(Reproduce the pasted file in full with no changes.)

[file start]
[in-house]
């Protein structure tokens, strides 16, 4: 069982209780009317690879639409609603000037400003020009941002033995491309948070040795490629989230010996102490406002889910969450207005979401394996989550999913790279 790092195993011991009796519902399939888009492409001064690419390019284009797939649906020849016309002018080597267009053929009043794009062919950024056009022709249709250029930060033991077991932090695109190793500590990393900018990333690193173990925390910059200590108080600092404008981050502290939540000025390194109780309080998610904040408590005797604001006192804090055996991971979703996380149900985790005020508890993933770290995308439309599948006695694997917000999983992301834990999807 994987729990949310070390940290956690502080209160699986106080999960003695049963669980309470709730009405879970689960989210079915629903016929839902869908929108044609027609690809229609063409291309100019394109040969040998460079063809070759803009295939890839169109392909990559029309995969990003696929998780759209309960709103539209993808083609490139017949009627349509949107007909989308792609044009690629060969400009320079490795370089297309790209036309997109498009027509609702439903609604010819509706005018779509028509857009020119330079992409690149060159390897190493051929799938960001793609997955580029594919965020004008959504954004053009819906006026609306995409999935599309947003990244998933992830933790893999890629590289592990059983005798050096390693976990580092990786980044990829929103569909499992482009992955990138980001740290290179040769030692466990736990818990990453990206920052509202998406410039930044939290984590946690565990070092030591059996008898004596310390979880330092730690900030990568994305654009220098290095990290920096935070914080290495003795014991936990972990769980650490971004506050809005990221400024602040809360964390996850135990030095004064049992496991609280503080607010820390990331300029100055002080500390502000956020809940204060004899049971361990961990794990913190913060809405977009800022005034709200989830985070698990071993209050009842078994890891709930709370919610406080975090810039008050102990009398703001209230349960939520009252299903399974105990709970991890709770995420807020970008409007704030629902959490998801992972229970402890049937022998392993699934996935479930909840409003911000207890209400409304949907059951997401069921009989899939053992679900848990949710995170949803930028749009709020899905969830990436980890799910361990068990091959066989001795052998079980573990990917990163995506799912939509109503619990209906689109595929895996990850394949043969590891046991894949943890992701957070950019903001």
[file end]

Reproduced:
[in-house]
């Protein structure tokens, strides 16, 4: 069982209780009317690879639409609603000037400003020009941002033995491309948070040795490629989230010996102490406002889910969450207005979401394996989550999913790279 790092195993011991009796519902399939888009492409001064690419390019284009797939649906020849016309002018080597267009053929009043794009062919950024056009022709249709250029930060033991077991932090695109190793500590990393900018990333690193173990925390910059200590108080600092404008981050502290939540000025390194109780309080998610904040408590005797604001006192804090055996991971979703996380149900985790005020508890993933770290995308439309599948006695694997917000999983992301834990999807 994987729990949310070390940290956690502080209160699986106080999960003695049963669980309470709730009405879970689960989210079915629903016929839902869908929108044609027609690809229609063409291309100019394109040969040998460079063809070759803009295939890839169109392909990559029309995969990003696929998780759209309960709103539209993808083609490139017949009627349509949107007909989308792609044009690629060969400009320079490795370089297309790209036309997109498009027509609702439903609604010819509706005018779509028509857009020119330079992409690149060159390897190493051929799938960001793609997955580029594919965020004008959504954004053009819906006026609306995409999935599309947003990244998933992830933790893999890629590289592990059983005798050096390693976990580092990786980044990829929103569909499992482009992955990138980001740290290179040769030692466990736990818990990453990206920052509202998406410039930044939290984590946690565990070092030591059996008898004596310390979880330092730690900030990568994305654009220098290095990290920096935070914080290495003795014991936990972990769980650490971004506050809005990221400024602040809360964390996850135990030095004064049992496991609280503080607010820390990331300029100055002080500390502000956020809940204060004899049971361990961990794990913190913060809405977009800022005034709200989830985070698990071993209050009842078994890891709930709370919610406080975090810039008050102990009398703001209230349960939520009252299903399974105990709970991890709770995420807020970008409007704030629902959490998801992972229970402890049937022998392993699934996935479930909840409003911000207890209400409304949907059951997401069921009989899939053992679900848990949710995170949803930028749009709020899905969830990436980890799910361990068990091959066989001795052998079980573990990917990163995506799912939509109503619990209906689109595929895996990850394949043969590891046991894949943890992701957070950019903001």